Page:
Being a mom is hard. Being a mom of a premature baby is even harder. And if your newly born infant is in the NICU, then there is nothing in the world you wouldn’t do to protect your baby and make sure he or she gets home safely.
That’s why we are alerting you today about serious health issues related to popular formulas promoted for use with preterm, low birth weight infants.
The issue is that formulas made from cow’s milk are just not safe for our preemies who have immature gastrointestinal tracts and immune systems.
Household names Similac® and Enfamil® are surfacing in headlines since an Alabama newspaper, The Madison Record (June 4), reported parents of preemie infants fed with Similac® and Enfamil® cow’s milk formulas alleged the formulas caused their babies to die of necrotizing enterocolitis (NEC).
· neh·kruh·tai·zuhng en·tr·ow·kuh·lai·tuhs · It goes like this: Certain cow’s milk-based formulas, including Similac® and Enfamil®, are believed to slow passage through immature intestines.The intestine is unable to hold more waste. Gastric acid sits curdling in the newborn’s stomach, creating inflammation and causing bacteria to build up. If not treated quickly, the bacteria build up can kills and/or perforates (creates a hole) in the intestinal and colon tissue, leaking bacteria and bile into the abdomen that rots tissue and leaches into the bloodstream (sepsis). This is NEC.
NIH reveals that NEC, in cases involving preterm, LBW infants, leads to surgery in 20–40% of cases and fatality in 25–50%. The exact cause is uncertain, but distinct correlations offer clues: 1.) NEC mostly attacks preterm LBW; 2.) cases often occur in “clusters,” affecting several infants in the same hospital nursery; 3.) a surprising incidence of NEC has recently been linked to Similac® and Enfamil® cow’s milk-based formulas.
Who’s responsible for this?
Similac®, manufactured by Abbott Labs (1885) and Enfamil®, manufactured by Mead Johnson Nutritionals, or MJN, (1905) are cow’s milk-based formulas for premature, LBW infants that have been linked to NEC.
Many hospitals and NICUs use these products to supplement infant feedings, either in place of or along with breastfeeding. They can also be purchased for at-home use. But it isn’t your doctor’s fault, and it isn’t yours either.
And why are we just now hearing about this?
Because documents suggest that Abbott and MJN flat out lied. They lied to you, to medical professionals, and to hospitals. That’s why the doctor’s and nurse’s in the NICU did not warn parents about these risks, they were not warned either.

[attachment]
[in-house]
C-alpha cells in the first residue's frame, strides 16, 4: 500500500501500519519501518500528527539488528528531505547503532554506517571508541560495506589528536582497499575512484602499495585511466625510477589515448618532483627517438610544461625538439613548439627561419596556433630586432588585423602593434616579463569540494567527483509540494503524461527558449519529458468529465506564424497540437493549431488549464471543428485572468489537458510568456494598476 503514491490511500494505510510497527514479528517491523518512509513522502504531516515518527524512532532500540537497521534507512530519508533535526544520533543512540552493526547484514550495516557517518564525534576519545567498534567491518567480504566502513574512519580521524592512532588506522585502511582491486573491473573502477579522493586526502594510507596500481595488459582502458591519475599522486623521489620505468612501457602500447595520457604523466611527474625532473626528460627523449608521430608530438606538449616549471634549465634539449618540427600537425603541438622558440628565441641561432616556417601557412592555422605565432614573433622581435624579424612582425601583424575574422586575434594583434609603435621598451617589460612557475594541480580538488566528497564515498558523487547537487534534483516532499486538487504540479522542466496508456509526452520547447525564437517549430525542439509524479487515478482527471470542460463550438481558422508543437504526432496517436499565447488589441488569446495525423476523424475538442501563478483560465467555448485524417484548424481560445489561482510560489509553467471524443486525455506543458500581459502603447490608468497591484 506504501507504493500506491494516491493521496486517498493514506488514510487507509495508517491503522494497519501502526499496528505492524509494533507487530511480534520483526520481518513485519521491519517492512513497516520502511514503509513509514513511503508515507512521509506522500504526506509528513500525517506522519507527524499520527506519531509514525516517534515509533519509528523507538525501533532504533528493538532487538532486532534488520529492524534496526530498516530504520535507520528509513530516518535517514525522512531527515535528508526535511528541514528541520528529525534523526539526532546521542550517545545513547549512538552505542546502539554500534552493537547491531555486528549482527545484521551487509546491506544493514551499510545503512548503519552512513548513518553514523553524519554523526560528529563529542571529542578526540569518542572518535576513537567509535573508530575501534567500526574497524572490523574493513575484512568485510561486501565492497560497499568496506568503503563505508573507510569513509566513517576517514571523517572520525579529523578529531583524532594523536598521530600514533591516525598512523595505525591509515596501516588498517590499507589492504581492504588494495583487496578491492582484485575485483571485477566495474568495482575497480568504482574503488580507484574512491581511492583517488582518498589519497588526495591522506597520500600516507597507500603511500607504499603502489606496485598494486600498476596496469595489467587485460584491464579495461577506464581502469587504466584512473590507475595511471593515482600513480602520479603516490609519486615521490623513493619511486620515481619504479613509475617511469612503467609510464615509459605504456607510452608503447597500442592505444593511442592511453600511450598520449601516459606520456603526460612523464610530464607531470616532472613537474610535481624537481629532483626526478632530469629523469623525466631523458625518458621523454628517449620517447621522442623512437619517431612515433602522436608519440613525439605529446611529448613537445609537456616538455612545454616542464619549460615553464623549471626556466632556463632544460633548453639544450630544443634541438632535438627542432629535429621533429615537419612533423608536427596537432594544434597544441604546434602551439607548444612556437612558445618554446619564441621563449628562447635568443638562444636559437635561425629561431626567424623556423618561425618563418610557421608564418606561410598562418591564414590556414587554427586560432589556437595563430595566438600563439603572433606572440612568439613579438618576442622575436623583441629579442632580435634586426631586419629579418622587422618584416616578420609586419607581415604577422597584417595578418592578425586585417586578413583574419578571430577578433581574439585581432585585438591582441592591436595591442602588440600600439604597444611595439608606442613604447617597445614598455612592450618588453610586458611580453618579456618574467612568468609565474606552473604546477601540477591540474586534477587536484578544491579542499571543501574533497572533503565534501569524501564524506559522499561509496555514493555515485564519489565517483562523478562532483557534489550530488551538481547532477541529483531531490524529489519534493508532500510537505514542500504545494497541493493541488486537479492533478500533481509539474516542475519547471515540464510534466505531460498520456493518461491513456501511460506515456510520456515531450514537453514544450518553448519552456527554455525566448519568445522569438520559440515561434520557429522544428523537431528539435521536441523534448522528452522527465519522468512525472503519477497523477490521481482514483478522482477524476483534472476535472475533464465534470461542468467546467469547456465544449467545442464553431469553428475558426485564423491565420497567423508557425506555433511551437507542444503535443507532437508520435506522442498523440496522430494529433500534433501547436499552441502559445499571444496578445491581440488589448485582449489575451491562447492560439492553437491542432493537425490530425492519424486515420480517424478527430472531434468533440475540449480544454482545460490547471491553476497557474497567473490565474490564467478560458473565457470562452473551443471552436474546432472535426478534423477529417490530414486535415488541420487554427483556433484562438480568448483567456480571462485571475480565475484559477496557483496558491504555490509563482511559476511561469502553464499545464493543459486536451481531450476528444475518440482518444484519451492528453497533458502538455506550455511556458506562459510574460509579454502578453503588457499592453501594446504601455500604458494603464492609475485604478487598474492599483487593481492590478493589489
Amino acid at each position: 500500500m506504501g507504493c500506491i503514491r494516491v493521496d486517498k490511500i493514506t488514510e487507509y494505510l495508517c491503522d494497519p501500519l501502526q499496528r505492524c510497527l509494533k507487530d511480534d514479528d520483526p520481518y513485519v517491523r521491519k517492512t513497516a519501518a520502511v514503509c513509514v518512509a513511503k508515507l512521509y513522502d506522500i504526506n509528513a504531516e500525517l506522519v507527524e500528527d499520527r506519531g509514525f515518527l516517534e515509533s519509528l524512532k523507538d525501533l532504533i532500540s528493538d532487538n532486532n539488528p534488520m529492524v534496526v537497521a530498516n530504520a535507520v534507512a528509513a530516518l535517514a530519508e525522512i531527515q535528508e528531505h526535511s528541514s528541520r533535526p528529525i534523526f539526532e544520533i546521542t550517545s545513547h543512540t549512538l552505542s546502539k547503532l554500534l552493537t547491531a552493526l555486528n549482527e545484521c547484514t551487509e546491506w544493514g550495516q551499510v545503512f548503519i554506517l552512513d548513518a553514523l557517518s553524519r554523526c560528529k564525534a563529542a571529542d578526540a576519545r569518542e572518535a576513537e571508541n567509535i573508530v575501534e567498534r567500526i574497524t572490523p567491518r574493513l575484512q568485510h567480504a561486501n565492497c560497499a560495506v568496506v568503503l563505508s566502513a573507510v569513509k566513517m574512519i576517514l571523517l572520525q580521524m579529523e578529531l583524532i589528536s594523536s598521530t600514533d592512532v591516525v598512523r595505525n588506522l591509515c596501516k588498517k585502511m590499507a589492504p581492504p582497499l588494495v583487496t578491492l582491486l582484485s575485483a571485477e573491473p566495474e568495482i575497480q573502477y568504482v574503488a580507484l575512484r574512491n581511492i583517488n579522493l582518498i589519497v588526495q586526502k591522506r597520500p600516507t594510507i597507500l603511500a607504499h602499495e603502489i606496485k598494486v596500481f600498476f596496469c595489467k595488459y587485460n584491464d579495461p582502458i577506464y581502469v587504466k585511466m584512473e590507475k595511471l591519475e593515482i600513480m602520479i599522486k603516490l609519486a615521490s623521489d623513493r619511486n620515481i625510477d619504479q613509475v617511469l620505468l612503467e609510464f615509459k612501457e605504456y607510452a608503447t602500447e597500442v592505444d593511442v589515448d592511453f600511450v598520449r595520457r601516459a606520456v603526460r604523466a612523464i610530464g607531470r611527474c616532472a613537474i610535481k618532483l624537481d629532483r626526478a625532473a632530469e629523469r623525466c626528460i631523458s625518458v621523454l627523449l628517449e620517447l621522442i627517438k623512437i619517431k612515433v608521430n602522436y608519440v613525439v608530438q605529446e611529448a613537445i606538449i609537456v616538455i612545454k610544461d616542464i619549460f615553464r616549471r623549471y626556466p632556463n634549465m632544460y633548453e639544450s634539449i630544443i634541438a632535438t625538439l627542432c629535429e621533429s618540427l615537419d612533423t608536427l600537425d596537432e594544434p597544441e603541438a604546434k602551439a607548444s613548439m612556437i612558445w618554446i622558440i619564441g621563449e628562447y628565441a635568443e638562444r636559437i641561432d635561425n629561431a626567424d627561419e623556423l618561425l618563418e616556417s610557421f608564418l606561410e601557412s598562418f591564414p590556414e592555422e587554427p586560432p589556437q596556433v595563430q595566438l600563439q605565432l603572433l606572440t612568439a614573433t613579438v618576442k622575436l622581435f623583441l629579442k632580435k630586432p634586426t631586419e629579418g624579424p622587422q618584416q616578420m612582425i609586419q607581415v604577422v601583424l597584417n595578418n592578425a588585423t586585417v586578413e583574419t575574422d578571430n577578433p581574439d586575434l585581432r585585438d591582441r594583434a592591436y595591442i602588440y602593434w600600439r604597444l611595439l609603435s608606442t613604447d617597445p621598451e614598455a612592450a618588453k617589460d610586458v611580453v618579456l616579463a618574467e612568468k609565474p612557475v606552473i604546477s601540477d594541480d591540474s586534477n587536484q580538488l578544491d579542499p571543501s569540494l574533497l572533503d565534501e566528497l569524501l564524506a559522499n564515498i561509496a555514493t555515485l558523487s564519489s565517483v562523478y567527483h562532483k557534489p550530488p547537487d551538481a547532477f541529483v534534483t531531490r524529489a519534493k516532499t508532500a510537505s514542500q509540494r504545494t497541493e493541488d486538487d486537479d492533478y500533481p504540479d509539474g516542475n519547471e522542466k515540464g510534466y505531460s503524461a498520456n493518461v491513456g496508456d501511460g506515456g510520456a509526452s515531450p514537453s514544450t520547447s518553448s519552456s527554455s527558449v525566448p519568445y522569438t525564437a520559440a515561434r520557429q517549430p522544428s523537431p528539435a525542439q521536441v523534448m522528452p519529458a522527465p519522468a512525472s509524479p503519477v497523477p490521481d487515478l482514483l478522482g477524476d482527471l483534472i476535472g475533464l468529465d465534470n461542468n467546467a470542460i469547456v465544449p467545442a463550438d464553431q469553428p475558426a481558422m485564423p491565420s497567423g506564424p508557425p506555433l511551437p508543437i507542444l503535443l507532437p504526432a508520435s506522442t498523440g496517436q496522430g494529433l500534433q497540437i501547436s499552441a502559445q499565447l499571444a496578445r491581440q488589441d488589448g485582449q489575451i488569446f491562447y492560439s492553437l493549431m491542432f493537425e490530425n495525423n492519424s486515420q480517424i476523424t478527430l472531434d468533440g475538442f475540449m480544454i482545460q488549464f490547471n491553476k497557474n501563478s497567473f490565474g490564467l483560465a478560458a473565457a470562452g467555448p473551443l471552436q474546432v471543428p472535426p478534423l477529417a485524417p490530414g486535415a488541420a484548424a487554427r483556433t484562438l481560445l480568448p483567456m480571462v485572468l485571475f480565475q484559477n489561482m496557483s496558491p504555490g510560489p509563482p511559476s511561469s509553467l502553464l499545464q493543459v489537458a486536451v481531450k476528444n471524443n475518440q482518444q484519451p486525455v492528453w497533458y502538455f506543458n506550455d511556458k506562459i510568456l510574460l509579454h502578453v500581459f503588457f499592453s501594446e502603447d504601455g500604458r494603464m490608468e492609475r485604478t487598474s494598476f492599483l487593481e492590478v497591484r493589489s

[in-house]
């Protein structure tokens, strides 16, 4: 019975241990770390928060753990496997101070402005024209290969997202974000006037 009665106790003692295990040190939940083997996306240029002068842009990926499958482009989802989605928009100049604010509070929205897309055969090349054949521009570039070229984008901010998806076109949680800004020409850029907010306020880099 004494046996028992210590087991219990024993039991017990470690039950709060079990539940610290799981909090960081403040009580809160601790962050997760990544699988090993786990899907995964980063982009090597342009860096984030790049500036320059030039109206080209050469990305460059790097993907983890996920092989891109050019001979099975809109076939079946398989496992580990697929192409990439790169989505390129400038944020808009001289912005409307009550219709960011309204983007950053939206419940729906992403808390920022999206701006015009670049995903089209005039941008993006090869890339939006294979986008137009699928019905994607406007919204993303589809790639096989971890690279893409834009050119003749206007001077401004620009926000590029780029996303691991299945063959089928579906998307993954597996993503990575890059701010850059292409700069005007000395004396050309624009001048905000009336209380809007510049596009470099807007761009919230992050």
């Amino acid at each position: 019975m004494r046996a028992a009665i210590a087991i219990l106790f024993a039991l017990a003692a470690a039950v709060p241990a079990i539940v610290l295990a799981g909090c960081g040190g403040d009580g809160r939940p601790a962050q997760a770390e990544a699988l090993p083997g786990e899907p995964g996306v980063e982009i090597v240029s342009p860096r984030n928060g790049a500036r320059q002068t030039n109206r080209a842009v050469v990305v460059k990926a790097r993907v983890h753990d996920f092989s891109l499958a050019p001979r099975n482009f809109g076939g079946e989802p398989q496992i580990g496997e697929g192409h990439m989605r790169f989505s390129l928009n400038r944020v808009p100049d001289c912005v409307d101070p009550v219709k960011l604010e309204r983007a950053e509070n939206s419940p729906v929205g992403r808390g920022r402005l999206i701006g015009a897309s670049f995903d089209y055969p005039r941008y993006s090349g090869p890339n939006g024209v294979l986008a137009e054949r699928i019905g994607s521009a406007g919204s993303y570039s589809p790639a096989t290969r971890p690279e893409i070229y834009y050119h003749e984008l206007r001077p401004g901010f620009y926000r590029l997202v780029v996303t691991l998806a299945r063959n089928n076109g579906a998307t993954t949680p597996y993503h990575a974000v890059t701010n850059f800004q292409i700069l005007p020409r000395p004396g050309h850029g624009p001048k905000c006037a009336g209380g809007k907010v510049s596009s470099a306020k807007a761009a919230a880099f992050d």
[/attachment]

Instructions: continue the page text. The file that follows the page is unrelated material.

Preliminary internal research by both companies linked their cow’s milk formulas to NEC before both launched their modern product lines in 1959. Never mind, they were/are still promoted as safe and gentle, and at times even suggested as being superior to breast milk. Together the two companies claim 80% of US sales in the infant nutrition industry, approaching a staggering $40 billion.
Consumers expect the FDA to regulate these products, but because baby formula is regulated as a food rather than a drug, manufacturers do not need FDA approval to go to market. But the first study linking formula and NEC was published over 30 years ago, back in 1990. And in a 2011 report, the US Surgeon General acknowledged the association between formula and NEC for our vulnerable preemies. Instead of warning the public, the manufacturers decided to hide this information, leaving it to third-party competitors or consumers to blow the whistle. Similac® and Enfamil® slipped through the cracks for 60 years, perhaps because together they monopolize and mutually protect.
And yet there are safe alternatives: donor breast milk is available when the mother cannot pump and Prolacta, a formula not based on cow’s milk, has been available for years.
If your premature infant was fed formula, suffered abdominal injuries, and developed NEC, please contact us right away. Symptoms of NEC include:
- Abdominal pain and swelling
- Diarrhea with bloody stool
- Green or yellow vomit
- Changes in heart rate and blood pressure
- Changes in body temperature and breathing
- Refusing to eat
- Lack of weight gain
Even after surgical intervention, a NEC diagnosis can lead to other serious issues including:
- Perforations (holes) in the baby’s intestines or bowel
- Intestinal scarring
- Intestinal strictures (narrowed passageways)
- Short-bowel syndrome
- Trouble absorbing nutrients and calories from food
- Sepsis (a severe infection)
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